"One can appeal against the judgement and it is liable to be reversed," says senior advocate Diljeet Titus. But Moolchand Sharma, director of the National Law Institute University, Bhopal, says the decision must be viewed in today's circumstances and all its complexities and contradictions. "My impression is that the order takes into account the entire social context. The social structure has changed and people's awareness levels have increased due to mass media and increased exposure. Today 15-year-old girls are more mature," he says.

According to the Hindu Marriage Act, 1955, the legal age for marriage for women is 18 but it says underage marriages are "neither void nor voidable".

The Child Marriage Restraint Act, 1929, defines a man under 21 and a woman under 18 as "a child". However, it stipulates only a mild punishment for offenders.

Section 375 of the Indian Penal Code implies that a 16-year-old girl can have consensual sex. It also holds that "sexual intercourse by a man with his own wife not under 15 years is not rape".

Anand strives to strike a middle path. She says the court is dealing with a specific malaise: of underage girls being confined to shelters like Nari Niketans against their will. Some women's groups too are willing to look at the decision in this context. Says Nirmala Buch, former chief secretary of Madhya Pradesh and chairperson of the Mahila Chetana Manch: "The order can be viewed from the perspective of the boy who is charged with rape even when the girl has eloped with him." She points out, however, that the judgement does not help the cause of the woman.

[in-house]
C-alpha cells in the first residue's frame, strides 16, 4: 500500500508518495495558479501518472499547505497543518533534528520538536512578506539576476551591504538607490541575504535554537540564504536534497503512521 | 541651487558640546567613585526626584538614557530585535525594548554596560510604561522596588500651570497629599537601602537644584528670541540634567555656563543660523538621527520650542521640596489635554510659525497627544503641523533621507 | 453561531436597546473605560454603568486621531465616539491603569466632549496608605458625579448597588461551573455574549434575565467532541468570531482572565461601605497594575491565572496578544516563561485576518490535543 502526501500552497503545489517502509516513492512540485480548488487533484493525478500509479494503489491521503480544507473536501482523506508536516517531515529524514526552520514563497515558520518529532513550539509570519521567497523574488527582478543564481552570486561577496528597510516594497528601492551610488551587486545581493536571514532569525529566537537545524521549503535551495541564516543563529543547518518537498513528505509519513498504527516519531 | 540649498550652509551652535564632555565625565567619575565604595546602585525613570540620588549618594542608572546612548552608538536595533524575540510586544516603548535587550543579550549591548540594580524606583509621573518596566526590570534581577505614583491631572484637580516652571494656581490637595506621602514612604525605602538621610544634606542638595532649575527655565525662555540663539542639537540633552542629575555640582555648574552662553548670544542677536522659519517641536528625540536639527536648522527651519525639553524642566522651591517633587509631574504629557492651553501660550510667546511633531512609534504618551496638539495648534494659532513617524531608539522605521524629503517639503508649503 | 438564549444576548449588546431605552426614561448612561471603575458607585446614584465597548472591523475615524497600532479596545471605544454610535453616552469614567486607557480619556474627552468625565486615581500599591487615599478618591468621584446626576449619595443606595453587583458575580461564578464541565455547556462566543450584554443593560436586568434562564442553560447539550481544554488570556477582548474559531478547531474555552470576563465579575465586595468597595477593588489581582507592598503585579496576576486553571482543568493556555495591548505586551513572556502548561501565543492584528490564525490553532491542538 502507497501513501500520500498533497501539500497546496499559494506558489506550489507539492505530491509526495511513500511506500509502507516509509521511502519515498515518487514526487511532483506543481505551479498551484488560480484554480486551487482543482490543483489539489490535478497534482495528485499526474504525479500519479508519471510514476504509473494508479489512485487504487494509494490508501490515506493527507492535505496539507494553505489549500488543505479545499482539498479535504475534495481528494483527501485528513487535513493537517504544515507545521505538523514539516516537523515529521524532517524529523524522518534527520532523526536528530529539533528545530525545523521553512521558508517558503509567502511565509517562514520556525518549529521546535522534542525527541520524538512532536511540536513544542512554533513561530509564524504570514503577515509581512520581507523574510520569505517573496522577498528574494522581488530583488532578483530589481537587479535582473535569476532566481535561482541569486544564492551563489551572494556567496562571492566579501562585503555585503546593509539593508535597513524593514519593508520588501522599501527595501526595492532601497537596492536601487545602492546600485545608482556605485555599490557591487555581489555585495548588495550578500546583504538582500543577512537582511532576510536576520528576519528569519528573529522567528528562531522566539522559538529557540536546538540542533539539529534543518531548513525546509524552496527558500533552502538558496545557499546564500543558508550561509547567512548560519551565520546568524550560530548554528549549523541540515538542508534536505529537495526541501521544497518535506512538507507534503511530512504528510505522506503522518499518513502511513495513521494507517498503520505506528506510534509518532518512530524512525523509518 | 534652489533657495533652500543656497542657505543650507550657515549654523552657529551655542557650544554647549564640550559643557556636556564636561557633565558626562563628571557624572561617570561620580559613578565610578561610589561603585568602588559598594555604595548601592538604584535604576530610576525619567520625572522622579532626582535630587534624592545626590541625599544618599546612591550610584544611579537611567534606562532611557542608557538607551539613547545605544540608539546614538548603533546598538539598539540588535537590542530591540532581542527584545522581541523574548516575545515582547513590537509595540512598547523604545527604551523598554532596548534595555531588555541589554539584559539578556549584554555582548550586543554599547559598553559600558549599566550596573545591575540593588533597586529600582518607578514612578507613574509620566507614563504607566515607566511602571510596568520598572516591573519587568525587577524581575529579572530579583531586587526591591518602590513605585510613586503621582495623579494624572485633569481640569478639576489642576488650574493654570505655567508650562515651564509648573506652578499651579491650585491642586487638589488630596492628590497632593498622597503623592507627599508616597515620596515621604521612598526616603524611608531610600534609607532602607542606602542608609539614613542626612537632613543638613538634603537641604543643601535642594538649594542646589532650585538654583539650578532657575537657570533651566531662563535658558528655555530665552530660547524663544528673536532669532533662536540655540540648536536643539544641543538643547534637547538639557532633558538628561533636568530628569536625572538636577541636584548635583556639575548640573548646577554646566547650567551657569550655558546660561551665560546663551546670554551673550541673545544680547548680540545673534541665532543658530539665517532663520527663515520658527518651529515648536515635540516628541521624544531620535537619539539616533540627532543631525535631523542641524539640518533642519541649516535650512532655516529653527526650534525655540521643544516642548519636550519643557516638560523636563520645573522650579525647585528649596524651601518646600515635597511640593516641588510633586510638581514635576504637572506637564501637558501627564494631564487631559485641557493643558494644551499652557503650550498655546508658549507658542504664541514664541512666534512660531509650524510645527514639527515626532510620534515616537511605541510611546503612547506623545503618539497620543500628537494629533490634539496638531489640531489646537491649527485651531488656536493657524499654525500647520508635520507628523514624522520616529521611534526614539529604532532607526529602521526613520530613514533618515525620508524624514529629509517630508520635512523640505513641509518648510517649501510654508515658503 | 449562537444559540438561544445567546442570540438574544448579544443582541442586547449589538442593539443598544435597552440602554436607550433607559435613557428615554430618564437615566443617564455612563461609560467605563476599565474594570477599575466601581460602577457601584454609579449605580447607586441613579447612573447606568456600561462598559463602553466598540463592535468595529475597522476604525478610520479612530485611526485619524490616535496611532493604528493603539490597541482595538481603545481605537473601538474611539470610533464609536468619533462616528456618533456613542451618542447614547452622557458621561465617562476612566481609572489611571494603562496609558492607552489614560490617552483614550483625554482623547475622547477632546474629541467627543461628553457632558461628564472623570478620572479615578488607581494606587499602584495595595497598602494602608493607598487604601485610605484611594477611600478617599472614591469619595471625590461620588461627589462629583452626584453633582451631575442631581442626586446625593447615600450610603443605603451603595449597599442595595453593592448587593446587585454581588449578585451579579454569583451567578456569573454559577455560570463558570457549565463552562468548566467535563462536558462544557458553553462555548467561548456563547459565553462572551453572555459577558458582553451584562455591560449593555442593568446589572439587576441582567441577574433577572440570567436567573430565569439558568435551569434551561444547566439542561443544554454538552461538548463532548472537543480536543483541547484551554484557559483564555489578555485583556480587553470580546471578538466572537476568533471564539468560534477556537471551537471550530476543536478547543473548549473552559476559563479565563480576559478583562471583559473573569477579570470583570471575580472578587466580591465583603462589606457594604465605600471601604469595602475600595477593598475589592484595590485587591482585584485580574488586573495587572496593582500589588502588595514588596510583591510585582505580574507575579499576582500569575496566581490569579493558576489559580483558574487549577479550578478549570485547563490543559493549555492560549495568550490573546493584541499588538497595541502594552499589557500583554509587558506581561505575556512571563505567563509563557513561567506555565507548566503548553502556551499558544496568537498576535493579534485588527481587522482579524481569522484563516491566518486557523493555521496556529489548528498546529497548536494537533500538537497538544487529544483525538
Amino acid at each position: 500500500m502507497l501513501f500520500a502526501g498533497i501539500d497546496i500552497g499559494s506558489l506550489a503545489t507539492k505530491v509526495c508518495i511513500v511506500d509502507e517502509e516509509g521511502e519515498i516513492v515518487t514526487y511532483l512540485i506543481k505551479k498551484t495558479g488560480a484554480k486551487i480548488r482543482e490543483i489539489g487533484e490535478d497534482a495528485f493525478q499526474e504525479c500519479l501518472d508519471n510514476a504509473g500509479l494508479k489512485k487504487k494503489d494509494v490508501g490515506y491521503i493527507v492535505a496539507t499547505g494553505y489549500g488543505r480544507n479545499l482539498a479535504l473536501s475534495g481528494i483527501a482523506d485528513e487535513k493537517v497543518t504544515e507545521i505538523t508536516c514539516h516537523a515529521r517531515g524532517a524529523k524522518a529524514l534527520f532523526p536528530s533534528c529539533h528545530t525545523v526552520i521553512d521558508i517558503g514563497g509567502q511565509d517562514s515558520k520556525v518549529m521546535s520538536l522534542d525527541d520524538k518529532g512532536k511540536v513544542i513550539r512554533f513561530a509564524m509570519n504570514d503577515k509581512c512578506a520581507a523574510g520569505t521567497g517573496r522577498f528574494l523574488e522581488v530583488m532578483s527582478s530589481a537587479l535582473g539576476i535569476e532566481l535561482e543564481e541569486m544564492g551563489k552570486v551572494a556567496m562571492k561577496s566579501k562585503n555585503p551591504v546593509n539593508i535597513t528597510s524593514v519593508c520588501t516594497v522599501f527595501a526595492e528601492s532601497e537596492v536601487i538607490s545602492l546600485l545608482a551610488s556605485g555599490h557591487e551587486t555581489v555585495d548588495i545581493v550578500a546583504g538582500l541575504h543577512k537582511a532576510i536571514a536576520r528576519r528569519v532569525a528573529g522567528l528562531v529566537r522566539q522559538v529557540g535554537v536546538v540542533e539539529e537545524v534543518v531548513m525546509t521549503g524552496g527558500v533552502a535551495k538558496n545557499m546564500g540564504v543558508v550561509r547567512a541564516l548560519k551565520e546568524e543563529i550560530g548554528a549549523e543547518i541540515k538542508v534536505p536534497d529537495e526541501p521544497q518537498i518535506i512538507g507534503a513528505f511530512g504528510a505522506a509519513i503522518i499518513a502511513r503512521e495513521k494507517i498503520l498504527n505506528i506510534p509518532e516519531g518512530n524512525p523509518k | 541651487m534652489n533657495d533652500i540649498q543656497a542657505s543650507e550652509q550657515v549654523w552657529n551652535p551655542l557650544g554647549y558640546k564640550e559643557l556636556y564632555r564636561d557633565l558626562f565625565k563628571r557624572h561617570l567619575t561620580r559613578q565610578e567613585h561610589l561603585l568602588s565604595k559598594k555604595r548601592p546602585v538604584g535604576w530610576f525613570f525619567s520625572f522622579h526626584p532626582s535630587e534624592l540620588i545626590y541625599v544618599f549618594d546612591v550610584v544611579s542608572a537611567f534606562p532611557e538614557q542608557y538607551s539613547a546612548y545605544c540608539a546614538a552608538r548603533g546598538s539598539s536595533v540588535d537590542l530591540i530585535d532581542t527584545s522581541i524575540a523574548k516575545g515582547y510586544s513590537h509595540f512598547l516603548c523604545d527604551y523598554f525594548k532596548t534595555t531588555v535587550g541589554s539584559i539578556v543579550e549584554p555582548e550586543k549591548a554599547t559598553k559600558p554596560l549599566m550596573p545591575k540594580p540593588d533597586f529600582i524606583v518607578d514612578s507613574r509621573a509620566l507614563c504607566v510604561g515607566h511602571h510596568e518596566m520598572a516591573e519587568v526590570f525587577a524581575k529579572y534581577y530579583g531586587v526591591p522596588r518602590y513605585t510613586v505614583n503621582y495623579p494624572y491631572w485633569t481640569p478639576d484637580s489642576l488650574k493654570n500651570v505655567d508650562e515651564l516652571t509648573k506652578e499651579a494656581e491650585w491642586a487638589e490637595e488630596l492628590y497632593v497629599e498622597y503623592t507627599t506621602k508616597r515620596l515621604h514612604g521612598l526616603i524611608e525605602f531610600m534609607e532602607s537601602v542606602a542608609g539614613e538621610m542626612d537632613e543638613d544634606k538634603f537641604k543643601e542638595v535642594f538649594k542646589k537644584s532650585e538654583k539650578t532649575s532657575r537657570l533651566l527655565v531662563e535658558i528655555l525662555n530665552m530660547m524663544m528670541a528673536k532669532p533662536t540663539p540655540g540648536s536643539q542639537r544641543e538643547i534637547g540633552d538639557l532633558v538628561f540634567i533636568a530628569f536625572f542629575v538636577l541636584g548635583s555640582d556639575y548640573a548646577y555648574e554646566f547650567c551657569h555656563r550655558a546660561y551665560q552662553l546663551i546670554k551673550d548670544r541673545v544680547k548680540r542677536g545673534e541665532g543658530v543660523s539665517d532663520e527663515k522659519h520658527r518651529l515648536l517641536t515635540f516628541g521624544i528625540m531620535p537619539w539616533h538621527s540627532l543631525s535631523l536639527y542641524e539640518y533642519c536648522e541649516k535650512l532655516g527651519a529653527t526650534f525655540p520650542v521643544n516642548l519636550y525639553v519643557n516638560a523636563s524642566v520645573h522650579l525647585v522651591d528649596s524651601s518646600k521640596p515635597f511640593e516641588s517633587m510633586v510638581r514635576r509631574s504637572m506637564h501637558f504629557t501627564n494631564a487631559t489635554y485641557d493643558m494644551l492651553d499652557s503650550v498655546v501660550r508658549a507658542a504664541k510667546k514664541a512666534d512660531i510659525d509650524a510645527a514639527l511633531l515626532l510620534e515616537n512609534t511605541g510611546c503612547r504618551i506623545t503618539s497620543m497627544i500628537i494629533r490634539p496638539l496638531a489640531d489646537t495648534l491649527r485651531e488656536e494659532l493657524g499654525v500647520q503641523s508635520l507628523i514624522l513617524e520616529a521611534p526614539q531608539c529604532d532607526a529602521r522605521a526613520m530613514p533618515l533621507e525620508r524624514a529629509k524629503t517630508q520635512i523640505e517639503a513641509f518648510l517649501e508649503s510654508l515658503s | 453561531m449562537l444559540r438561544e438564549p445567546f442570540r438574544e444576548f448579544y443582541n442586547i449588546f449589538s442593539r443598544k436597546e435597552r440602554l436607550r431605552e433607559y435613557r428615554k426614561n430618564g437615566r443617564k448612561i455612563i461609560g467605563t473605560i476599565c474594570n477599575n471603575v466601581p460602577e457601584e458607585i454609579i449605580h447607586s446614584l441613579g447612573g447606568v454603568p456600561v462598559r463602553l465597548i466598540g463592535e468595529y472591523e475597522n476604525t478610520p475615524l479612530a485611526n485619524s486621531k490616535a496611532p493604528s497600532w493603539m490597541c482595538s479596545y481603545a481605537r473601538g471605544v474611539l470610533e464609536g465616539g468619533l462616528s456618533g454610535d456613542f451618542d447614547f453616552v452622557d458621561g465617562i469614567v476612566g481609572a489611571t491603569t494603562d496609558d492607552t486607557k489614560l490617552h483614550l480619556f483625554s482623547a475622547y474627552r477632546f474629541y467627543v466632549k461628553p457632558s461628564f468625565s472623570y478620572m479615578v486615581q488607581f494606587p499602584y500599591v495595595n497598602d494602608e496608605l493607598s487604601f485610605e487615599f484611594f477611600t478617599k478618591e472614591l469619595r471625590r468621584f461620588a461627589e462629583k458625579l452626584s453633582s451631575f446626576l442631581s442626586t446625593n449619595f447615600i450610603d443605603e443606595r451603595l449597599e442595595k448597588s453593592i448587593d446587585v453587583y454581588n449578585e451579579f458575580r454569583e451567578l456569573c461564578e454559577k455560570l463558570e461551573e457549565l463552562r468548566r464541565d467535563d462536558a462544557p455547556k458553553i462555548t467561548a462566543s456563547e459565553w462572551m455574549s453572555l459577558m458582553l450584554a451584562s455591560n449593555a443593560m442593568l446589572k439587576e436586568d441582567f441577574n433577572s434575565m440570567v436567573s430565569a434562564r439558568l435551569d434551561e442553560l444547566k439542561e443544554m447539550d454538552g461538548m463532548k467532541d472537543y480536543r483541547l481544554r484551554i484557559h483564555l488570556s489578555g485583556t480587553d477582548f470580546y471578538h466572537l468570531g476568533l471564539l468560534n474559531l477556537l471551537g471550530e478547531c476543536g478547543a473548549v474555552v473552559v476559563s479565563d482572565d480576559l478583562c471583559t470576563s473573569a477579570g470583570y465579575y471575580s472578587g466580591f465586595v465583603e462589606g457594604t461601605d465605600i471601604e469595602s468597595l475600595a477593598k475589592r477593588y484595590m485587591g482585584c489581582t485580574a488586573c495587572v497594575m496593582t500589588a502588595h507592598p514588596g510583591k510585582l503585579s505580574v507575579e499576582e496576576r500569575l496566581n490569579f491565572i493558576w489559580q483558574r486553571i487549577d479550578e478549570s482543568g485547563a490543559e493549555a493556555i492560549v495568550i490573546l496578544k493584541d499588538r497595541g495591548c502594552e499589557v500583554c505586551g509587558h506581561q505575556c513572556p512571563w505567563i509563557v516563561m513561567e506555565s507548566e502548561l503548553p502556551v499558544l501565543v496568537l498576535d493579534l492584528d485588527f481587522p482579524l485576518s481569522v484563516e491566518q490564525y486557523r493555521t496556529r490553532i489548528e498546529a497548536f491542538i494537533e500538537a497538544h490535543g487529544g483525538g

The IPC provisions add to the confusion. According to Section 375, a man is said to have committed rape when he has sexual intercourse with a woman with or without her consent if she is under 16 years. This implies that a 16-year-old girl can have consensual sex. The section also says that a man can sleep with his wife and not be charged with statutory rape if she is 15 years old. Thus the Delhi High Court is not wide of the mark in its recent interpretation. Both the girls in the particular case were 16 years old so their husbands could not be charged with rape and their marriage could not be held void under the Hindu Marriage Act.

This now leaves the weighty question of the age of discretion. Parliament will have to study it as it considers the Child Marriage Bill 2004. Titus feels that even as existing laws need to be more rigorously enforced, a compulsory registration of matrimony will solve the problem to a great extent. But where most politicians fail-as did the British in another century-is in gauging the mood of the Indian public. In all the Acts only a mild punishment is stipulated because child marriage is considered a reality in India, one which no amount of policing can curtail.

However, at a time when a more aware society is waging its battles in the name of human rights and the health of the girl child, the present judgement appears every bit retrograde. To say the least.